1. The goal must be specific: An archer doesn’t kinda aim in the direction of the target, he aims for the bulls-eye. You don’t travel to “sorta around France-ish” – you head to Paris, Versailles, Marsielle. Goals should be the same. You don’t want a vague sense of direction, you want an exact destination in mind.
Bad: Lose weight. Write on my blog. Paint the house.
Good: Lose 25 pounds. Write an article about goal-setting. Paint the living room to compliment the new leather furniture.
2. The goal must be measurable: You’ve got to be able to track your progress, whether that’s losing weight, lifting weights, increasing the net worth of your business, or completing a household chore. It doesn’t always have to be measured in a number amount (a checklist might be better in certain cases), but there must be some way of tracking your progress.
Bad: Sell my ebook. Lose Weight.
Good: Sell my ebook to 20 people in the first month. Lose 25 pounds – measurable and specific really go hand in hand.
3. The goal must be sufficiently challenging: This one is likely less intuitive, but it really is crucial. If your goal is not sufficiently challenging you will become bored and not bother to follow through. If your goal is to lose 1 pound, I doubt you will feel very motivated. If your goal is to make one dollar, or write one article, this is probably not sufficiently challenging to inspire action from most people.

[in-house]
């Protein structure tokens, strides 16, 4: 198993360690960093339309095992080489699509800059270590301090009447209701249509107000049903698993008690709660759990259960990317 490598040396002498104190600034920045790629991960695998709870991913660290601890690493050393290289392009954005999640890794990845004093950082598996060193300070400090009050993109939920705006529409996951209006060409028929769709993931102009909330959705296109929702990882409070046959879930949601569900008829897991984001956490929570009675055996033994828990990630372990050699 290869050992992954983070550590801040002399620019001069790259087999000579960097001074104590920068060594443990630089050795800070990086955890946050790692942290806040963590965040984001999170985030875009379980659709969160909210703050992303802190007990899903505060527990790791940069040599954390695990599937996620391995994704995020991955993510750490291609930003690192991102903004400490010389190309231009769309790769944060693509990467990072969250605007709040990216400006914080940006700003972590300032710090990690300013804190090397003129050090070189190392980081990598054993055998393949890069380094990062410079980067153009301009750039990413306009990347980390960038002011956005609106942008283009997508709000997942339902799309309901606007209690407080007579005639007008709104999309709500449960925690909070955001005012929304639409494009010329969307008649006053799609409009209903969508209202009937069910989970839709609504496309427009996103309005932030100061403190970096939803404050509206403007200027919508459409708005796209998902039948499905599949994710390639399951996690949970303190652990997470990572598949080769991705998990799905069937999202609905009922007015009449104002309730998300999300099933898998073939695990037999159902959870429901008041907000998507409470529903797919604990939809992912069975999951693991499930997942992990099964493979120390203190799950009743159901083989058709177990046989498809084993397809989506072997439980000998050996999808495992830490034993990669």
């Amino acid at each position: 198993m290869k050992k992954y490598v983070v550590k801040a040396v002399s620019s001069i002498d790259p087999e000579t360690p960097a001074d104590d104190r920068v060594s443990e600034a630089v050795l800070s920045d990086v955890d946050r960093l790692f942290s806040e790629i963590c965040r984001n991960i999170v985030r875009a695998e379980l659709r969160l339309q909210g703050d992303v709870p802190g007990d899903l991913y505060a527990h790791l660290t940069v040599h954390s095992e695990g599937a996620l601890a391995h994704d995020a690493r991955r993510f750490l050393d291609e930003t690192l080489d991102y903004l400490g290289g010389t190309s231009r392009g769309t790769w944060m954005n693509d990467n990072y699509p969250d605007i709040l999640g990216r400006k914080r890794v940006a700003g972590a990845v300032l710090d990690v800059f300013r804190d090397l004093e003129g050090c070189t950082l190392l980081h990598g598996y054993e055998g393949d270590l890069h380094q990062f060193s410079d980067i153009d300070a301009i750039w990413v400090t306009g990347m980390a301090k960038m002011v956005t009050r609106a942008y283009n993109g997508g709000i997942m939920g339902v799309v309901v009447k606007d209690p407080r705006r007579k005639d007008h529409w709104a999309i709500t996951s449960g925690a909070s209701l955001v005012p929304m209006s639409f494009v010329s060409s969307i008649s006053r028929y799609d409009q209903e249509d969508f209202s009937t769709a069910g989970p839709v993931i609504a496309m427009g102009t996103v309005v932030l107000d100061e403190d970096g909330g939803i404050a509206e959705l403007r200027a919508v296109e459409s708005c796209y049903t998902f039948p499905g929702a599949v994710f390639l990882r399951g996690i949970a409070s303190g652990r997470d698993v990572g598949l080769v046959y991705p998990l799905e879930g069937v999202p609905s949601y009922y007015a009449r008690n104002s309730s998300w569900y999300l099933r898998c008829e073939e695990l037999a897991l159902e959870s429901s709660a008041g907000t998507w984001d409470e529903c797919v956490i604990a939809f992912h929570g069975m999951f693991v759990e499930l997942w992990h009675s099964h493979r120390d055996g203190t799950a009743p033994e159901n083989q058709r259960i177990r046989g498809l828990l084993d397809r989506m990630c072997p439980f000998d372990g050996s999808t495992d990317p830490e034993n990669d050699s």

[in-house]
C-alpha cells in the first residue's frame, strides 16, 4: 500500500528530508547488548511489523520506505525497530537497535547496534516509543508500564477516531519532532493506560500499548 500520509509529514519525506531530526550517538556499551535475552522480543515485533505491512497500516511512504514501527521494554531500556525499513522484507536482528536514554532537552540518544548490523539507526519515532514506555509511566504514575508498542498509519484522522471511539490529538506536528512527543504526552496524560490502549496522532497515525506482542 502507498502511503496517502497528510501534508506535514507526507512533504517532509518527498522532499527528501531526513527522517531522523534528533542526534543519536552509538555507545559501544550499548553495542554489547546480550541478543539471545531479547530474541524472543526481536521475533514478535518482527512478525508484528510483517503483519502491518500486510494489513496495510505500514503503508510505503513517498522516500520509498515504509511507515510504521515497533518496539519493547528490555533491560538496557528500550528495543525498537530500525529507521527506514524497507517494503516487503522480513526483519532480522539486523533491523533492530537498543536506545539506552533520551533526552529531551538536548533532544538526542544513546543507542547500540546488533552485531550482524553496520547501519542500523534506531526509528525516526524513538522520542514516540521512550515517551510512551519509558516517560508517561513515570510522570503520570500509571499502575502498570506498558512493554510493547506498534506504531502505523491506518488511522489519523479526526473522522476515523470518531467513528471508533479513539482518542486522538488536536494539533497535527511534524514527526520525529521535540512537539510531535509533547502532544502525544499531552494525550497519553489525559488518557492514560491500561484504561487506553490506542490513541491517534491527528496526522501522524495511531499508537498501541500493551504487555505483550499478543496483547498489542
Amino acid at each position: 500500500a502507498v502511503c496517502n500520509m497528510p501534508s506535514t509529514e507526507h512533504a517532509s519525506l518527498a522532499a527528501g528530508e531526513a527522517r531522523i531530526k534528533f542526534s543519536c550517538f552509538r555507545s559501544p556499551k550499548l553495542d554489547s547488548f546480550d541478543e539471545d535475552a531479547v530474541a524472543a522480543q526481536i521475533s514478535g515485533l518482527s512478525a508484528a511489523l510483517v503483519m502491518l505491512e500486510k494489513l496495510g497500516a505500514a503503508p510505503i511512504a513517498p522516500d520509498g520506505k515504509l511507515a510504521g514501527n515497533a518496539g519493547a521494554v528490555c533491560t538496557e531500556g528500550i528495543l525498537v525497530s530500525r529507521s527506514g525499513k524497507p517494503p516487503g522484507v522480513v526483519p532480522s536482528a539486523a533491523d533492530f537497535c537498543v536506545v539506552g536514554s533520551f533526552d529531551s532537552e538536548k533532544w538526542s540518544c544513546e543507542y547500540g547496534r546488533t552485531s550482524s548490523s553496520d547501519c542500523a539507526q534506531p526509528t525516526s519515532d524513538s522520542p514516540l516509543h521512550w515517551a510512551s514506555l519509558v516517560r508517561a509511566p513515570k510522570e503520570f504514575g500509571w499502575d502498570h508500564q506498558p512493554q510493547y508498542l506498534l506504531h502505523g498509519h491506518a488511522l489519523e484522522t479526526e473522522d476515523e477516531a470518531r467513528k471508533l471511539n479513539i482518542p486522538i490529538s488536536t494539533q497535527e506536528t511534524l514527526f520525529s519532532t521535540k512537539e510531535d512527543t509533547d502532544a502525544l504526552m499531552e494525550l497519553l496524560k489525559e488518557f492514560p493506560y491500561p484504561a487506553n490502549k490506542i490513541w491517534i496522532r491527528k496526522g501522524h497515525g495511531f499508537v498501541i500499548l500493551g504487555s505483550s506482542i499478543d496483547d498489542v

4. The goal must be achievable: The flip side of the challenge, the goal you set must also be achievable. You probably won’t lose 50 pounds or make $1 million in a week. If a task is too daunting, it won’t feel like it’s even worth starting. A balance must be struck between “challenging” and “achieving.”
5. The goal must have a time constraint: this one I cannot stress enough, if only because it’s the most often overlooked. If the goal lacks a time frame, it really feels the specificity qualification, but it is worthy of distinction here. Setting a deadline that is both challenging and achievable is the greatest possible catalyst for action. Instead of “getting around to it whenever,” it demands you take action and remain focused.
One thing you may have noticed is that I never mentioned anything about how to actually achieve your goal. This is because it’s not actually all that important – the “how” is usually something you figure out along the way, and is often different from what you envisioned. If you are too set on a particular “how,” you may miss important information in terms of feedback or opportunities.
One Final Ingredient: The Secret Sauce of Success
The steps outlined will help you successfully set goals or “resolutions,” but I still haven’t addressed the motivation or “willpower” aspect of all this. The problem with willpower is that it’s something you must think about. Mental tricks and stunts you pull to convince yourself to do something that clearly, you don’t want to do. If you find yourself relying on willpower, it’s time to go back and do some serious reflection about why you’re doing this.
Real motivation comes from passion, which is an unlimited reservoir of emotional energy. It’s not something you can think, but something you feel. It’s the difference between thinking you should be doing something and wanting to do something. Use logic to go through the 5 steps outlined above to set goals intelligently, but then let passion take over and guide you there. If you think of your goal as a cheeseburger, then passion is the secret sauce that makes your taste buds buzz, sets off fireworks in your brain, and keeps you coming back for more.